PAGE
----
|Corunna Range Rear, ON|
Description: In the early 1890s, a 10-meter (33-foot) wooden rear range lighthouse was erected along the shores of the St. Clair River at the end of Cameron Street in the town of Corunna. This lighthouse and a second tower located at the end of Fane Street served as a pair of range lights to help ships remain in the preferred channel, which passed between a shoal, located north of Stag Island, and the shore and was used by ships to access the Shell Canada refinery dock above Corunna.
Records indicate that there was an earlier tower that served as the rear range light of the Corunna Range. This older tower was apparently struck by lightning and burnt down on June 15th, 1892. Mr. James Adair, a carpenter from Courtright, was hired to build a new tower for $205. This tower was to be finished by the end of November 1892, and in the meantime a temporary light was shown from a lantern hoisted to the top of a pole.
William Scott Sr. started serving as keeper of the range lights in about 1892, and he was followed by his son William Scott Jr., who help the position until he turned eighty in 1948. The keepers were required to light the kerosene lamps at dusk and extinguish them at daybreak. Besides this, they also cleaned the lamp’s chimneys and kept a detailed record of their work.
In September of 1941, the original front range light became the rear range light and a new front light, a metal pole, was established in the river, 230 feet to seaward along the range line. Residents of Corunna did not want to see the discontinued rear tower torn down so several of them pooled their money and came up with $75 to purchase the structure. The Coast Guard was not satisfied with the new front light in the river, so in 1951 they bought back the old tower. After the tower was extended by about six feet and its foundation repaired, it resumed its role as a rear range light. In 1953, the lights were electrified.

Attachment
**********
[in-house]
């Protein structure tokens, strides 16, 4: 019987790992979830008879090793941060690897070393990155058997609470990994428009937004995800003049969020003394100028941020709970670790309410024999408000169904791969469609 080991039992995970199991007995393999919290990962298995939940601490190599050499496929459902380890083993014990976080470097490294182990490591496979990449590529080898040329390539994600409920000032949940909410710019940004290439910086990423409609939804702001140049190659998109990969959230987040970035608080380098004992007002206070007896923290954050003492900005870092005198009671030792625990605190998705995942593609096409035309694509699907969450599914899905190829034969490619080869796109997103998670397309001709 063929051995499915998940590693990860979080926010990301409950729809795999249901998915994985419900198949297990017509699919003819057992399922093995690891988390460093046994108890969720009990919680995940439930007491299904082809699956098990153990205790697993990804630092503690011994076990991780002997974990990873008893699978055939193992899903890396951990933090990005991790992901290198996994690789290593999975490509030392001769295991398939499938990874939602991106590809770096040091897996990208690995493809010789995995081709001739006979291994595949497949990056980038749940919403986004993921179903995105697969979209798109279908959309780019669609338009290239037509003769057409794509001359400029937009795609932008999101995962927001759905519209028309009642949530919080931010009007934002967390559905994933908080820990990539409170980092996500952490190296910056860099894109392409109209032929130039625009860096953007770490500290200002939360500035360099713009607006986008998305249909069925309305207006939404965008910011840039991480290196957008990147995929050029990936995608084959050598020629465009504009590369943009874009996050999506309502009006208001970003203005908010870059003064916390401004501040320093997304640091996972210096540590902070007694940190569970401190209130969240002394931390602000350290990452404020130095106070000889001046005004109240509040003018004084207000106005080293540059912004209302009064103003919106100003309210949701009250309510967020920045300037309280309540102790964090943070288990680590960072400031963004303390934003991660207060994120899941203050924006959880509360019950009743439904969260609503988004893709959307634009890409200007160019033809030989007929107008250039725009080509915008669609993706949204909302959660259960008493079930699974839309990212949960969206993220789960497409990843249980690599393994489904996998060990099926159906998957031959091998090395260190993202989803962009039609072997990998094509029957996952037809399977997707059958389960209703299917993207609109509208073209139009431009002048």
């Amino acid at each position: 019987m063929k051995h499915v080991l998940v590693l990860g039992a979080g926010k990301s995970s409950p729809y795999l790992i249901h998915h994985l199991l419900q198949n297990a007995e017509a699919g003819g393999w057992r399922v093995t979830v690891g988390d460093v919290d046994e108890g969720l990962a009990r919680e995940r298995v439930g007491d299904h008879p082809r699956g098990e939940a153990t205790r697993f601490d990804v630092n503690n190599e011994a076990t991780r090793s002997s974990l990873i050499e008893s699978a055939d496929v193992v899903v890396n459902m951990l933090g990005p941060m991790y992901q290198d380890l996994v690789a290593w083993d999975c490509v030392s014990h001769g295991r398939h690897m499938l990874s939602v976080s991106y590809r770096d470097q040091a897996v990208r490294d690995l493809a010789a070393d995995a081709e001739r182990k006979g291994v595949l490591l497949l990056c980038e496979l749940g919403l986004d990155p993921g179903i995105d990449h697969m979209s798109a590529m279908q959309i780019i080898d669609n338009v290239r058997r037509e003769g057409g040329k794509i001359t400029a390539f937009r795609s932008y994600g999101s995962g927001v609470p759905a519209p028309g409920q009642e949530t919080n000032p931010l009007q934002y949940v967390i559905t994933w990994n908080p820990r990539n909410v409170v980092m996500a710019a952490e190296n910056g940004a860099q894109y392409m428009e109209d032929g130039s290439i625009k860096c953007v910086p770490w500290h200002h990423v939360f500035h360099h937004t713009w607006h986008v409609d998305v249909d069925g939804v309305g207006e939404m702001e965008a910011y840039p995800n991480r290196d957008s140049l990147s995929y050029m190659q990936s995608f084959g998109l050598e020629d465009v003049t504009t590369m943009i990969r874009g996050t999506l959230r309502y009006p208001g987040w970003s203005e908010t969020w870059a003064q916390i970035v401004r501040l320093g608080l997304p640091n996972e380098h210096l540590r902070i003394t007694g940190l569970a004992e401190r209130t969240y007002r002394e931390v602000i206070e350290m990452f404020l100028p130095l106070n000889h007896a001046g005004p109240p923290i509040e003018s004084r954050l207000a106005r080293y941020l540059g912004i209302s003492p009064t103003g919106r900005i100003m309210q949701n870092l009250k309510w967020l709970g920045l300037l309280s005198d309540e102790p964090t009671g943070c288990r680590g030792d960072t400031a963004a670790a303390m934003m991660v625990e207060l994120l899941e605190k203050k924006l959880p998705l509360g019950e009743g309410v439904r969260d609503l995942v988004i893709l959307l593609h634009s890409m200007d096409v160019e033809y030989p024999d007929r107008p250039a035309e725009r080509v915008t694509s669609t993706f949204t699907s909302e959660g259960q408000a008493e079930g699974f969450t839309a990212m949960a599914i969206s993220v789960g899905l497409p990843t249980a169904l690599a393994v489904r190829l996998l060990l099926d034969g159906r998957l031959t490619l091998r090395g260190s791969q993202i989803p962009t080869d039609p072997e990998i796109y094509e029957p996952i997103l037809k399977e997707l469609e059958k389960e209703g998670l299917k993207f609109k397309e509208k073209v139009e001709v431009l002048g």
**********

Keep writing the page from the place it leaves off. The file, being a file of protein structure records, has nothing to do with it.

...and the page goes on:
When trees on nearby properties prevented a clear view of the rear tower from the river, the Coast Guard decided to replace the old tower with a 15-meter (50-foot) steel tower. The Coast Guard announced its intentions and offered the old tower to any takers. The Moore Museum decided that the lighthouse, which is crowned by a diamond-shaped daymark, would fit in well with their collection of historic buildings and asked that the funds the Coast Guard had allocated for tearing down the structure be used in relocating it. The Coast Guard agreed and installed the new foundation on the grounds of the museum.
On August 5, 1982, the lighthouse was lifted by crane onto a flatbed trailer and then transported just over five kilometers along the St. Clair Park to the grounds of the Moore Museum in Mooretown, where its historic neighbors include a log cabin, a one-room school house, a railroad station, and a fire hall. The crane and required manpower were donated by Sarnia Cranes Ltd. in honor of the company’s late founder, Duffy Atkin Jr., whose widow and family members were on hand to watch the move. Duffy Atkin had contributed to many community projects in Lambton County before his passing in 1980 due to a cerebral hemorrhage. Moving the lighthouse to its retirement home required a coordinated effort. Bell Canada and Ontario Hydro were present to ensure the tower passed safely under transmission lines; C&O Railroad supervised the passage of the lighthouse over railroad tracks; and Sombra OPP provided a police escort. During the summer of 1983, rotting boards in the tower were replaced, loose boards secured, and the lighthouse received a fresh coat of paint.
The modern Corunna Range Lights were discontinued in 2004, due to advancements like the global positioning system, which made the lights obsolete.
Located on the grounds of the Moore Museum in Mooretown. The lighthouse is owned by the Moore Museum. Grounds open, tower closed.
The lighthouse is owned by the Moore Museum. Grounds open, tower closed.
Pictures on this page copyright Kraig Anderson, used by permission.